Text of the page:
November 2003, #11                
Poetry____________________________________________                                                                                                                                                         Helen G. Reed                                                          

  Helen G. Reed spent her professional life in the field of mental health. She began writing poetry about a dozen years ago. Reading, bird-watching, antiquing and gardening are her favorite hobbies.

  Her poems have been published in a variety of magazines and anthologies, including The Anthology of Magazine Verse and Yearbook of American Poetry. Her first manuscript, Pulling Up the Dawn, won the Goodman Award and appeared in Thorn Tree Press's Troika IV. Her second, Riding the Bubbles Down, won the Cooper Press American Chapbook Awards Competition. It was nominated for a Pulitzer Prize in Letters. She has won The Whetstone Prize, Atlanta Review International Merit Award, and others.


Forbidden Stitch
              For J.S.R.

Outside her window pear blossoms mound,
white as the snow I’ve left behind.
A courtyard fountain softly shatters
light into sound, like the ringing
of crystal temple bells.
In this Pacific coast dwelling
my friend’s childhood in China
is recalled everywhere. On her couch,
a pillow. Across its moony silk,
in ecstatic flow, The Forbidden Stitch
--finest clotted buds of thread--
one ribbed melon, an iris of water blue,
a russet chrysanthemum
with moth-wing leaves.

She and I drink tea,
speak of the seamstresses
whose smooth young hands
guided the needle as it dipped,
knotted and pulled tight.
Who could never forget
the hungry families
-- fed by their skill --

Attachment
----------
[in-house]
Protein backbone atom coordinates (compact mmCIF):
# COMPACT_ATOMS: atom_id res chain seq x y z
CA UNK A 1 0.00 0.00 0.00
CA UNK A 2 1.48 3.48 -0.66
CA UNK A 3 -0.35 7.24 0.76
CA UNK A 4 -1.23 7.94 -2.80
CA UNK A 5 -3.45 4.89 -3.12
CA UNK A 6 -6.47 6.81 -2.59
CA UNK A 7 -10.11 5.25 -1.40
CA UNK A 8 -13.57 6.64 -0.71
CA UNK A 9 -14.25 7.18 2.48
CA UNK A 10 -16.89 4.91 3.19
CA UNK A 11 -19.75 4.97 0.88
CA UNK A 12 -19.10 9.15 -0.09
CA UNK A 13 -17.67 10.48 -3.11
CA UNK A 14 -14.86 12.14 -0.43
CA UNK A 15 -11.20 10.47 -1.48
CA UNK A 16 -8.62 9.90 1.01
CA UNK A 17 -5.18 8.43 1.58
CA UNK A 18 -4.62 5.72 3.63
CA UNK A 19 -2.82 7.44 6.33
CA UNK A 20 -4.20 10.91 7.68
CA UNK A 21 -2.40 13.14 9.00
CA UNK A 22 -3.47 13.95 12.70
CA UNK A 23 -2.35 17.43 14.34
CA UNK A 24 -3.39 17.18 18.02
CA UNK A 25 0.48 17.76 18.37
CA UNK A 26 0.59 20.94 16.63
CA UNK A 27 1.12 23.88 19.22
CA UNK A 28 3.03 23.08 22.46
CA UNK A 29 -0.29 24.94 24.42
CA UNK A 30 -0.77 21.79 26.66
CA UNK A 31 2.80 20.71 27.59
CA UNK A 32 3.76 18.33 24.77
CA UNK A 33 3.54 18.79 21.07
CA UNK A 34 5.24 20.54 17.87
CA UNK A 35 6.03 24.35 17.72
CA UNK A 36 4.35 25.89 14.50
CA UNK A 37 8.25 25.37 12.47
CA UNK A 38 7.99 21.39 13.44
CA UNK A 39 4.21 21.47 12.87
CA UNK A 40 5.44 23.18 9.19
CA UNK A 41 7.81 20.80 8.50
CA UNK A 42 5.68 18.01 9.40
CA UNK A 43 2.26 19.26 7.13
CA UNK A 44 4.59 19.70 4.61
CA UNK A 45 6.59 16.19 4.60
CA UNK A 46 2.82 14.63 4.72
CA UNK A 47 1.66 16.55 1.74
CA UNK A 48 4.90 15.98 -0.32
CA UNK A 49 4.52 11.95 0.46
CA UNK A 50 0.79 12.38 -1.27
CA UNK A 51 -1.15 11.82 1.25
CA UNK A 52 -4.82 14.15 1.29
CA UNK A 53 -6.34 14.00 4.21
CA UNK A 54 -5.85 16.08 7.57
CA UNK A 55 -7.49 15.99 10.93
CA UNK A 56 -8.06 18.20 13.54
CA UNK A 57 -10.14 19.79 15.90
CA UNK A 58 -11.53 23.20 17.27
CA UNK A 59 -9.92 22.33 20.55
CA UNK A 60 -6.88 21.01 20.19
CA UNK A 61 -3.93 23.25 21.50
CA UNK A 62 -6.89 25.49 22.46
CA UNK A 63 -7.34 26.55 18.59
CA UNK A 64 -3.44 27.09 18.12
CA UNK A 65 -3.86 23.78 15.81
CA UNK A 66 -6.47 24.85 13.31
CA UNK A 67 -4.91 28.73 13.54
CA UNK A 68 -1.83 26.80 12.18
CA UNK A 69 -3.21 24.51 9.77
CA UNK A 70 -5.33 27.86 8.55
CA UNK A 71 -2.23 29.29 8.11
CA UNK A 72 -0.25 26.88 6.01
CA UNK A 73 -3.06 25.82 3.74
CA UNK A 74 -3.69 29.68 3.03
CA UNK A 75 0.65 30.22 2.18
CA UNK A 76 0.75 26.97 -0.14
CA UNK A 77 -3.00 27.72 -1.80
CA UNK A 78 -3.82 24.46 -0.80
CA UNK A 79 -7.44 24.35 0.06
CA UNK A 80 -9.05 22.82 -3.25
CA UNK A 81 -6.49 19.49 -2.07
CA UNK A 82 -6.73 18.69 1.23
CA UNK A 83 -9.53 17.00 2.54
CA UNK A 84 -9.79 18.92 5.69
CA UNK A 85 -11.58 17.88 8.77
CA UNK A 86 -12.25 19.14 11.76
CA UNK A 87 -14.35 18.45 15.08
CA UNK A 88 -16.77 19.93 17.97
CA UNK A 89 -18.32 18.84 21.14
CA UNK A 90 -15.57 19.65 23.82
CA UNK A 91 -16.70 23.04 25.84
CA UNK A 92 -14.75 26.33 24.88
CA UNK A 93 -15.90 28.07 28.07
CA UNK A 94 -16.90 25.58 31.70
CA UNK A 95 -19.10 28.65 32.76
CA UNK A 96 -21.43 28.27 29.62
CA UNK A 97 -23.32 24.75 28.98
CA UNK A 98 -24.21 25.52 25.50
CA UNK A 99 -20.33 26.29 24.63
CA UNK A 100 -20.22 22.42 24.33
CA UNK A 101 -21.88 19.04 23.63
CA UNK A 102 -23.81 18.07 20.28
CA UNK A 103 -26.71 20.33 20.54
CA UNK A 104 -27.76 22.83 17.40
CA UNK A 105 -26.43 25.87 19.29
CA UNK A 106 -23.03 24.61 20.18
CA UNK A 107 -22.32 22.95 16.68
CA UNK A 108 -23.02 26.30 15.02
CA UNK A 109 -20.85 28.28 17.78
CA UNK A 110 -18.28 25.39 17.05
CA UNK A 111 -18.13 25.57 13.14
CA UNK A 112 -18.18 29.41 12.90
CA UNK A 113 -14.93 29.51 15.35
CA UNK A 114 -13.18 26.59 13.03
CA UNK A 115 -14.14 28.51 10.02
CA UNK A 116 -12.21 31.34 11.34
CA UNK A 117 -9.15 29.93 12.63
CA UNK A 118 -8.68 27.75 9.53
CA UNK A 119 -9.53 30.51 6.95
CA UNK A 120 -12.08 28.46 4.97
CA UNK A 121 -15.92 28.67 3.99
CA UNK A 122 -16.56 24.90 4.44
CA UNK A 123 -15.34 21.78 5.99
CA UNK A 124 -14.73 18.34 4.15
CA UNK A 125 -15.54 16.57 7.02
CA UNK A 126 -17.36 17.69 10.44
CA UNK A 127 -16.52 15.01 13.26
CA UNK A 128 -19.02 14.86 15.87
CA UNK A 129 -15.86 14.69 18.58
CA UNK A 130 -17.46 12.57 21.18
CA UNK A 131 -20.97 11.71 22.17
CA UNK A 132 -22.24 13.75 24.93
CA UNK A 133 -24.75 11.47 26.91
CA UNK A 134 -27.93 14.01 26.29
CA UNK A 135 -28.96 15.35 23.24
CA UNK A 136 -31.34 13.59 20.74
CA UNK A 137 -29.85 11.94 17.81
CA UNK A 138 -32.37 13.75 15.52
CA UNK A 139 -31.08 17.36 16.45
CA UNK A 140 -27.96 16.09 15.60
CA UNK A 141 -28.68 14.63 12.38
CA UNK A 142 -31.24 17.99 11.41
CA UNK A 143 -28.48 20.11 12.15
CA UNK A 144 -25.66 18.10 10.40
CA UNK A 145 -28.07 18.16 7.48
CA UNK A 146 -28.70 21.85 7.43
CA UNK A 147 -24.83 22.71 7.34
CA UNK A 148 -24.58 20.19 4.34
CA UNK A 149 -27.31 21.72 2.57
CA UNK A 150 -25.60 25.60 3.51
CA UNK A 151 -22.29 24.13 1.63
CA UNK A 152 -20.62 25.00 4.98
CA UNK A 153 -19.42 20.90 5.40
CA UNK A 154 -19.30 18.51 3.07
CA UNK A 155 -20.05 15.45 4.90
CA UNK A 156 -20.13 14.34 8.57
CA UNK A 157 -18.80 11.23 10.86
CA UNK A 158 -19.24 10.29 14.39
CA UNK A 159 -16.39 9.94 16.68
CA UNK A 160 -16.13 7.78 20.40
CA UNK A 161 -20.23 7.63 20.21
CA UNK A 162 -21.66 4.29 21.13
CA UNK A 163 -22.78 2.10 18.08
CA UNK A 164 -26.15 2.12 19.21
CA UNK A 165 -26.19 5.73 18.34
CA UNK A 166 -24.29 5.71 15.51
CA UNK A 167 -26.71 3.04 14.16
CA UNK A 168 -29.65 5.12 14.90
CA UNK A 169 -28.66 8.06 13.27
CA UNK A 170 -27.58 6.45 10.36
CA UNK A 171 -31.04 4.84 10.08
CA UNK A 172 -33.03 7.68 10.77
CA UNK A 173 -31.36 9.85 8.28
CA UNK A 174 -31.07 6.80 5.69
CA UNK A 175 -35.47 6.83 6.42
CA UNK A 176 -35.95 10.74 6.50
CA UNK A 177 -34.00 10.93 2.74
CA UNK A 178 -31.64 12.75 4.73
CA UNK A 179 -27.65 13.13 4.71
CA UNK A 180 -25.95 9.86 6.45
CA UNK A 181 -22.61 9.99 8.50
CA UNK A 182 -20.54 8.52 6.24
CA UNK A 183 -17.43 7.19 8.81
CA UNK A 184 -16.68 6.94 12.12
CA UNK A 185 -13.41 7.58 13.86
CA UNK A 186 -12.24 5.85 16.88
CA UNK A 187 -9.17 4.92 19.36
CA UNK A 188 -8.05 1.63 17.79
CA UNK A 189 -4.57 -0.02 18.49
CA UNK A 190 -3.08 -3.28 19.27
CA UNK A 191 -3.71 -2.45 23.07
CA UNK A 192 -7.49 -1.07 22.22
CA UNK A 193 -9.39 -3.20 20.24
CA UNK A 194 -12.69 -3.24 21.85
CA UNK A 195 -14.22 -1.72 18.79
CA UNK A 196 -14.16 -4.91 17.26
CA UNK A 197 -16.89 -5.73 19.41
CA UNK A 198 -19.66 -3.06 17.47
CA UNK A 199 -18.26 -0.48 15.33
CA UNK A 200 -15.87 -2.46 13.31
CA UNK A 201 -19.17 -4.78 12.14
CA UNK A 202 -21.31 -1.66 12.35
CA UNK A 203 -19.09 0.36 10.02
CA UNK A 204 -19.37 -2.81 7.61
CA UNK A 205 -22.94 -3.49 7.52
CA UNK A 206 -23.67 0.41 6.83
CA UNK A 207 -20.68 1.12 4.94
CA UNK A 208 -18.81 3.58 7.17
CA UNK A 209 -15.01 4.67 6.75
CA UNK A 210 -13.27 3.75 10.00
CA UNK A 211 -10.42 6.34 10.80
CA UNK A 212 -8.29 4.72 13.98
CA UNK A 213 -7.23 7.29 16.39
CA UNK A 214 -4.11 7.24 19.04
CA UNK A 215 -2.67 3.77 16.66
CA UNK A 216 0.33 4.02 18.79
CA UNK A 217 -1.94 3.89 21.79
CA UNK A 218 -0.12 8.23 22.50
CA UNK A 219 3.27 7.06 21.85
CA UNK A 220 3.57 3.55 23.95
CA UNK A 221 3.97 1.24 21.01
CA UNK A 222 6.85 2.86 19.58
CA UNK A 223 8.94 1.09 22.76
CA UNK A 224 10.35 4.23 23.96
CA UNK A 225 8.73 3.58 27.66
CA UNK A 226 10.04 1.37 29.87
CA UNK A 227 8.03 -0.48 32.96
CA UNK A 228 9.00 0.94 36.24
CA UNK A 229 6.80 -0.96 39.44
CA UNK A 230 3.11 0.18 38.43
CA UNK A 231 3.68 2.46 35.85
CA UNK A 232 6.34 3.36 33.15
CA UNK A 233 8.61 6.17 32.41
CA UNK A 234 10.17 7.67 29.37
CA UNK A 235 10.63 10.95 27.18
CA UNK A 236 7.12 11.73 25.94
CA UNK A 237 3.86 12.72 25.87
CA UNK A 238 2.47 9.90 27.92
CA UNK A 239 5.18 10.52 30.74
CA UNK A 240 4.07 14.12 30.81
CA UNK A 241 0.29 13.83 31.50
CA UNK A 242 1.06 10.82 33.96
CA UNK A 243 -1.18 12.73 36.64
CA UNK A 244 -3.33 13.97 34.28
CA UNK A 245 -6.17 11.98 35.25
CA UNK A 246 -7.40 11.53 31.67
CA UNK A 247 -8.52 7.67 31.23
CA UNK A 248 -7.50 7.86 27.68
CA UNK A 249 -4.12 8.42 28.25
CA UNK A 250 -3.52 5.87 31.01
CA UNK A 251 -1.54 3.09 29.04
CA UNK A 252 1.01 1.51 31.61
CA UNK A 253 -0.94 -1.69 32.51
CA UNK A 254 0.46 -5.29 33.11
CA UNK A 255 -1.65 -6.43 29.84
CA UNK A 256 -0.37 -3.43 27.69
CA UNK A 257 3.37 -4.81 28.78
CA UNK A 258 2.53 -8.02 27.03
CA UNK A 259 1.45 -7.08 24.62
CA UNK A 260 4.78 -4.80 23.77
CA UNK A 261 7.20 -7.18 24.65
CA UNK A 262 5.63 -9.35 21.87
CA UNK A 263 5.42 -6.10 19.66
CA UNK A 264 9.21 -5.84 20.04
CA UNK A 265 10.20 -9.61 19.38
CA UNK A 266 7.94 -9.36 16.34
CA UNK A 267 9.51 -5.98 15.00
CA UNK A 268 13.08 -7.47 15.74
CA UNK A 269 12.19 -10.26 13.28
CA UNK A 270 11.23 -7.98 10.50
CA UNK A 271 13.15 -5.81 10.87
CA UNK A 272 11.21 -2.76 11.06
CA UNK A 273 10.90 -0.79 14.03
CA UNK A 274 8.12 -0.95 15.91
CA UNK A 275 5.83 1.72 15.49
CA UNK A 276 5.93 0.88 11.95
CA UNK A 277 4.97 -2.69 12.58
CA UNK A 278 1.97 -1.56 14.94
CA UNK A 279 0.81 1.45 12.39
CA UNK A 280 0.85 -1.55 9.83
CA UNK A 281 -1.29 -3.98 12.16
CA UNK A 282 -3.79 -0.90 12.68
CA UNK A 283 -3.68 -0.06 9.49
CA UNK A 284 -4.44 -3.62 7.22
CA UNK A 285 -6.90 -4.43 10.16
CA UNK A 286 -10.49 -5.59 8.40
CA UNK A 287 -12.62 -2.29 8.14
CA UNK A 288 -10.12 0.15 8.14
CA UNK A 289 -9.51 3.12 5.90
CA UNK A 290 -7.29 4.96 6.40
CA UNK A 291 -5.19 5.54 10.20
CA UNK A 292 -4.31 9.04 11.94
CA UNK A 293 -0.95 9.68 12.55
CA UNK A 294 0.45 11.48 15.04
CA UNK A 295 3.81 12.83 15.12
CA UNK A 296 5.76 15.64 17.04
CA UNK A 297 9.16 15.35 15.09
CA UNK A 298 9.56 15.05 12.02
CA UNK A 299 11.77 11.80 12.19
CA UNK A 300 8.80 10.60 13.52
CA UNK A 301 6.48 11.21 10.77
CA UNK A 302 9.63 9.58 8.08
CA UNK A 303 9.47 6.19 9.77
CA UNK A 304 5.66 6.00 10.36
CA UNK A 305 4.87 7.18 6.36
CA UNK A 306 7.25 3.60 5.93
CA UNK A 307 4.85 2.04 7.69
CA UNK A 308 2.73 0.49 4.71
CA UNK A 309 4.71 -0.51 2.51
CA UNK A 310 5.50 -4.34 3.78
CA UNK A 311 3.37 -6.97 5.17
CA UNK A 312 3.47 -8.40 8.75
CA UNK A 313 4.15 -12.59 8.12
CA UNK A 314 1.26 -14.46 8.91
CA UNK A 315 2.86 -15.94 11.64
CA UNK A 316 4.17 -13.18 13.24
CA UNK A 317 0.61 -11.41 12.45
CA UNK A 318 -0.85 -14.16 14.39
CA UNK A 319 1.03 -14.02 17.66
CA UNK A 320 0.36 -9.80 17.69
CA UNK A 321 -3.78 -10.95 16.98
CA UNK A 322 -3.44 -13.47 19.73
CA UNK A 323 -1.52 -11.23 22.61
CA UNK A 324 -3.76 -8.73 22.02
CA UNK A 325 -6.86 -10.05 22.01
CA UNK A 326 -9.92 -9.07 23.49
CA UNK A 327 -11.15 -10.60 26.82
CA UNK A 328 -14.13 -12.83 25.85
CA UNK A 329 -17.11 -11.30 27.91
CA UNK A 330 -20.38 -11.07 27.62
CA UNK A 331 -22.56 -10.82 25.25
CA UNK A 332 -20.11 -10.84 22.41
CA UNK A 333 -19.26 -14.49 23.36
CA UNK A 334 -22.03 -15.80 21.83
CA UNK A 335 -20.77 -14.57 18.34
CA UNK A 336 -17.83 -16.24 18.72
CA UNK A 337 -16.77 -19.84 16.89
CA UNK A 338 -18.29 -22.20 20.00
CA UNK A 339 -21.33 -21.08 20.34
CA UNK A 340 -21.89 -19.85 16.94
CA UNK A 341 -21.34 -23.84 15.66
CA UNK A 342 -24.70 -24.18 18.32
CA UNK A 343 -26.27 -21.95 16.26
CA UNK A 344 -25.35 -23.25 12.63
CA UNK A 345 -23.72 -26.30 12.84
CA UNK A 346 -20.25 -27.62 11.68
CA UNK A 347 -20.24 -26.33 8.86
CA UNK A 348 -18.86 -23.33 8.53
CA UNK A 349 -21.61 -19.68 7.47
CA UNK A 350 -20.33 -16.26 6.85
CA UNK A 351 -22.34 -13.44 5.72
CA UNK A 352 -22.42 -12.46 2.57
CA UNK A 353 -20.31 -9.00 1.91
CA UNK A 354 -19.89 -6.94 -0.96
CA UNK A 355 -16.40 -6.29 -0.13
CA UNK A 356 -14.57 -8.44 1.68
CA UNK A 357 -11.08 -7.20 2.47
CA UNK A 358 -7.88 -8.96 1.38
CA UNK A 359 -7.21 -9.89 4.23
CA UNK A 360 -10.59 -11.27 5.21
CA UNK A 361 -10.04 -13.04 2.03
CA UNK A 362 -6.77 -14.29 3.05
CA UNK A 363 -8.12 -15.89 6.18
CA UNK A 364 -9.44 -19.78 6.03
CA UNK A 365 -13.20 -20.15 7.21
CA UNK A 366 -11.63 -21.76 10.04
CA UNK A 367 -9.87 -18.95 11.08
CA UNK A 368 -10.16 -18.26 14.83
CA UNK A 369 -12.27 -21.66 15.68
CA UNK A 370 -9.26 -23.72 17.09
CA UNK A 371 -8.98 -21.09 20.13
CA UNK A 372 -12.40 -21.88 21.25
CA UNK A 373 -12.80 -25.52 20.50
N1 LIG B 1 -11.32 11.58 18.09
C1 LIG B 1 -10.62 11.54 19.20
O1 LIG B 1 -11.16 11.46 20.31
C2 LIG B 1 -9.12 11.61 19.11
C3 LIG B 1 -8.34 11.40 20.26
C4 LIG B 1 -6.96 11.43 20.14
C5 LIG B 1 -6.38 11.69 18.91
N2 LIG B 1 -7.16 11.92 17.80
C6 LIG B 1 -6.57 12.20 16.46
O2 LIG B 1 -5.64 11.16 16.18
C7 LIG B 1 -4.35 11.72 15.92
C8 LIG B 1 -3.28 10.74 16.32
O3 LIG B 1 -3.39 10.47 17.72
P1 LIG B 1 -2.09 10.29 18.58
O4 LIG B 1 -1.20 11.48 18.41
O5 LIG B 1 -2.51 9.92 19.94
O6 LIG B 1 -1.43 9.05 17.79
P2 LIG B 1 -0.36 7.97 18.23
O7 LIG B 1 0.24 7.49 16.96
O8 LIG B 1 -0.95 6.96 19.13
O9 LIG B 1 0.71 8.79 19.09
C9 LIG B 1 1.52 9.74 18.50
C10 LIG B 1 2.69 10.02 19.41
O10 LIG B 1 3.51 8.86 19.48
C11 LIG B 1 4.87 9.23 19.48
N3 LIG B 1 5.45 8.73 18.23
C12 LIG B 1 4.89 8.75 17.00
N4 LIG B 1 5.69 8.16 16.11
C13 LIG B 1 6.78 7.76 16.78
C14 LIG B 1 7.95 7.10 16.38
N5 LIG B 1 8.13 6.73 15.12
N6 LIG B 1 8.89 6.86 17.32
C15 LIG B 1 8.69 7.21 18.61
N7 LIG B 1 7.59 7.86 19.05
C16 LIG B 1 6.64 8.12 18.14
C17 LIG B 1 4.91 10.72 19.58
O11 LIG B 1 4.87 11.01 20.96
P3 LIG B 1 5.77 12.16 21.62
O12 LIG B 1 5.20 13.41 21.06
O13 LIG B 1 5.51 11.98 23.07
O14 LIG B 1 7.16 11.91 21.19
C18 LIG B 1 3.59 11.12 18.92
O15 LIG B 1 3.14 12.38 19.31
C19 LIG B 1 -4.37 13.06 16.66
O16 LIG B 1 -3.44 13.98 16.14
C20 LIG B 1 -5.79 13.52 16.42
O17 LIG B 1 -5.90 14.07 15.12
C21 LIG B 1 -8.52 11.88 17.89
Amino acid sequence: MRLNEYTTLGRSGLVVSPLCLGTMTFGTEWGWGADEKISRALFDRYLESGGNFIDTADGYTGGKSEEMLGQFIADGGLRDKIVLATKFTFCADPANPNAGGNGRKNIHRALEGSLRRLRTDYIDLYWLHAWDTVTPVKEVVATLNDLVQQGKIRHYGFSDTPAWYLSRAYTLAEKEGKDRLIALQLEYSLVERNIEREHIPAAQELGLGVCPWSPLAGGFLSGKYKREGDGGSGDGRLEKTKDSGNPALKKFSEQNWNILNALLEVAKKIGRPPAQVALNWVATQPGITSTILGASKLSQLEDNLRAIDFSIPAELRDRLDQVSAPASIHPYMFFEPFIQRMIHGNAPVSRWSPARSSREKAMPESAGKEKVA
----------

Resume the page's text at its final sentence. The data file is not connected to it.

as each day their eyes
grew more rainbows, straining
after the needle’s silvery flight.

We cannot save them, can only
honor their lives, pay homage
to the severe beauty
of their creations.
As we honor Mozart,
racing to finish his Requiem,
or Keats, Shelly, Rimbaud --
all the lost young poets.

                                  Atlanta Review

The Mice

The hay, skewered
by curling prongs
of pitchfork,
revealed them there--
grey jelly beans,
their eyes still sealed,
their mouths just the size
for a mouse nipple--
tucked pod-tight
in fur-soft nest.          

            UP                                                       RETURN



My cousin and I
scooped them up before
the fork
flashed down again.
We tried to eyedrop
milk into the tiny mouths,
and yet the litter’s
inner brightness
embered down to ash,
as the babies dimmed,
one by one.

We took
a little matchbox,
lined it with cotton--
pulled out thin,
soft as marsh mist--
laid the tiny bodies in.
Their grave could not
have held a farmer’s thumb,
but was just big enough
for small
whispery passing.

                          Troika IV

Starry, Starry Day

I arrive early at the Van Gogh Museum
in Amsterdam--almost the first one there--
walk down the entry hall toward the tall
young ticket-taker, slender in his black uniform.
Then--in a startlingly pure and melodic voice,
eyes fixed on me--he begins to sing, “I love you.”

In the proper tone of a very mature matron
--whose husband will soon be here--
I say, “You have a beautiful voice,” smile
and walk on. He, softly, “You think so?”

But inside me a startlingly pure and melodic
young voice has started to sing, “I love you, too.”

Hurrying by the grim sootiness of potato eaters,
I drink my bright fill--irises and sunflowers.
Stand, humming, a very long time before a night
jarred and whirring with stars.

                       Spoon River Poetry Review


I wish to thank Jean Tolle for her generous help and assistance regarding this publication. G.Mesh